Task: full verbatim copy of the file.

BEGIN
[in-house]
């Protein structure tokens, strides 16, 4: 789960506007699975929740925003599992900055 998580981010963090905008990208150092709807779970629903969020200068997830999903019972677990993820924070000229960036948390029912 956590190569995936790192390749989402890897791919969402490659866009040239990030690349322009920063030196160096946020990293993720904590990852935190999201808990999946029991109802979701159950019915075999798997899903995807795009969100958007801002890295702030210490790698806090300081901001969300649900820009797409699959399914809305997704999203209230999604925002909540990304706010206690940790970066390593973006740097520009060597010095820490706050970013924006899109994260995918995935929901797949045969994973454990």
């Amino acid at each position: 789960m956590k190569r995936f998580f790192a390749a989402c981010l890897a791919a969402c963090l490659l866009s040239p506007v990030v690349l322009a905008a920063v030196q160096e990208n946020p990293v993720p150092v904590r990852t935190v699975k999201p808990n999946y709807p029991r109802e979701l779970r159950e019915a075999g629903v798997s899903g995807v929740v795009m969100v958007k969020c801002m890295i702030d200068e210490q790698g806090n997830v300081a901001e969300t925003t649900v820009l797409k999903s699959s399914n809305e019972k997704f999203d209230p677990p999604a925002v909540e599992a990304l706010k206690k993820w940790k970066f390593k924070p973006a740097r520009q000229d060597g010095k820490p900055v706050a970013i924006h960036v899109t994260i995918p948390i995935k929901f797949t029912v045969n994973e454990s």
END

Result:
[in-house]
């Protein structure tokens, strides 16, 4: 789960506007699975929740925003599992900055 998580981010963090905008990208150092709807779970629903969020200068997830999903019972677990993820924070000229960036948390029912 956590190569995936790192390749989402890897791919969402490659866009040239990030690349322009920063030196160096946020990293993720904590990852935190999201808990999946029991109802979701159950019915075999798997899903995807795009969100958007801002890295702030210490790698806090300081901001969300649900820009797409699959399914809305997704999203209230999604925002909540990304706010206690940790970066390593973006740097520009060597010095820490706050970013924006899109994260995918995935929901797949045969994973454990």
């Amino acid at each position: 789960m956590k190569r995936f998580f790192a390749a989402c981010l890897a791919a969402c963090l490659l866009s040239p506007v990030v690349l322009a905008a920063v030196q160096e990208n946020p990293v993720p150092v904590r990852t935190v699975k999201p808990n999946y709807p029991r109802e979701l779970r159950e019915a075999g629903v798997s899903g995807v929740v795009m969100v958007k969020c801002m890295i702030d200068e210490q790698g806090n997830v300081a901001e969300t925003t649900v820009l797409k999903s699959s399914n809305e019972k997704f999203d209230p677990p999604a925002v909540e599992a990304l706010k206690k993820w940790k970066f390593k924070p973006a740097r520009q000229d060597g010095k820490p900055v706050a970013i924006h960036v899109t994260i995918p948390i995935k929901f797949t029912v045969n994973e454990s």